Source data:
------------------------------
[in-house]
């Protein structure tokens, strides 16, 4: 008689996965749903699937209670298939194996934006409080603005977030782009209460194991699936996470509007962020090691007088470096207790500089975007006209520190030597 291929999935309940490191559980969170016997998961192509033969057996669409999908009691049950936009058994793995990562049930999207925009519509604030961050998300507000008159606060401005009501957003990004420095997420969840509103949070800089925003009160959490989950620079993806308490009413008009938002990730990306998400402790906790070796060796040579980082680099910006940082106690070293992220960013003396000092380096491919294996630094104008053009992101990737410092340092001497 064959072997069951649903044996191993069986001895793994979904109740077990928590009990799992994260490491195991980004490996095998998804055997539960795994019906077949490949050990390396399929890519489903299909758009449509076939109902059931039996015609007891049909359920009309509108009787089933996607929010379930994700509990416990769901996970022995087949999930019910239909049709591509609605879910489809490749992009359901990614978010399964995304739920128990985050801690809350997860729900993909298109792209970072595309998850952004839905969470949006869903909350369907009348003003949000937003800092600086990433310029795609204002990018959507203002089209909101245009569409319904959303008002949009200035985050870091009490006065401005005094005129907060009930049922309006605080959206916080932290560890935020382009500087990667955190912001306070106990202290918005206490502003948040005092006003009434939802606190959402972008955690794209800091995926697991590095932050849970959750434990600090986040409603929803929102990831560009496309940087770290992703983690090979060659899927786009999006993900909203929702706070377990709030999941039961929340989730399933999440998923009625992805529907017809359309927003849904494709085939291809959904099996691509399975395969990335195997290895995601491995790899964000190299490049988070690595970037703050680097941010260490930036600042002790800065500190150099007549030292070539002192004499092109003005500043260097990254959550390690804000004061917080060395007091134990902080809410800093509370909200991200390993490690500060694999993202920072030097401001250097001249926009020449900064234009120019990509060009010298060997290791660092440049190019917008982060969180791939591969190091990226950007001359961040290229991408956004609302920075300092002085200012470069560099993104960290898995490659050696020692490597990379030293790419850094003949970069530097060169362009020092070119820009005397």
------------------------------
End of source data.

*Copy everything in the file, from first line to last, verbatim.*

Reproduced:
[in-house]
């Protein structure tokens, strides 16, 4: 008689996965749903699937209670298939194996934006409080603005977030782009209460194991699936996470509007962020090691007088470096207790500089975007006209520190030597 291929999935309940490191559980969170016997998961192509033969057996669409999908009691049950936009058994793995990562049930999207925009519509604030961050998300507000008159606060401005009501957003990004420095997420969840509103949070800089925003009160959490989950620079993806308490009413008009938002990730990306998400402790906790070796060796040579980082680099910006940082106690070293992220960013003396000092380096491919294996630094104008053009992101990737410092340092001497 064959072997069951649903044996191993069986001895793994979904109740077990928590009990799992994260490491195991980004490996095998998804055997539960795994019906077949490949050990390396399929890519489903299909758009449509076939109902059931039996015609007891049909359920009309509108009787089933996607929010379930994700509990416990769901996970022995087949999930019910239909049709591509609605879910489809490749992009359901990614978010399964995304739920128990985050801690809350997860729900993909298109792209970072595309998850952004839905969470949006869903909350369907009348003003949000937003800092600086990433310029795609204002990018959507203002089209909101245009569409319904959303008002949009200035985050870091009490006065401005005094005129907060009930049922309006605080959206916080932290560890935020382009500087990667955190912001306070106990202290918005206490502003948040005092006003009434939802606190959402972008955690794209800091995926697991590095932050849970959750434990600090986040409603929803929102990831560009496309940087770290992703983690090979060659899927786009999006993900909203929702706070377990709030999941039961929340989730399933999440998923009625992805529907017809359309927003849904494709085939291809959904099996691509399975395969990335195997290895995601491995790899964000190299490049988070690595970037703050680097941010260490930036600042002790800065500190150099007549030292070539002192004499092109003005500043260097990254959550390690804000004061917080060395007091134990902080809410800093509370909200991200390993490690500060694999993202920072030097401001250097001249926009020449900064234009120019990509060009010298060997290791660092440049190019917008982060969180791939591969190091990226950007001359961040290229991408956004609302920075300092002085200012470069560099993104960290898995490659050696020692490597990379030293790419850094003949970069530097060169362009020092070119820009005397």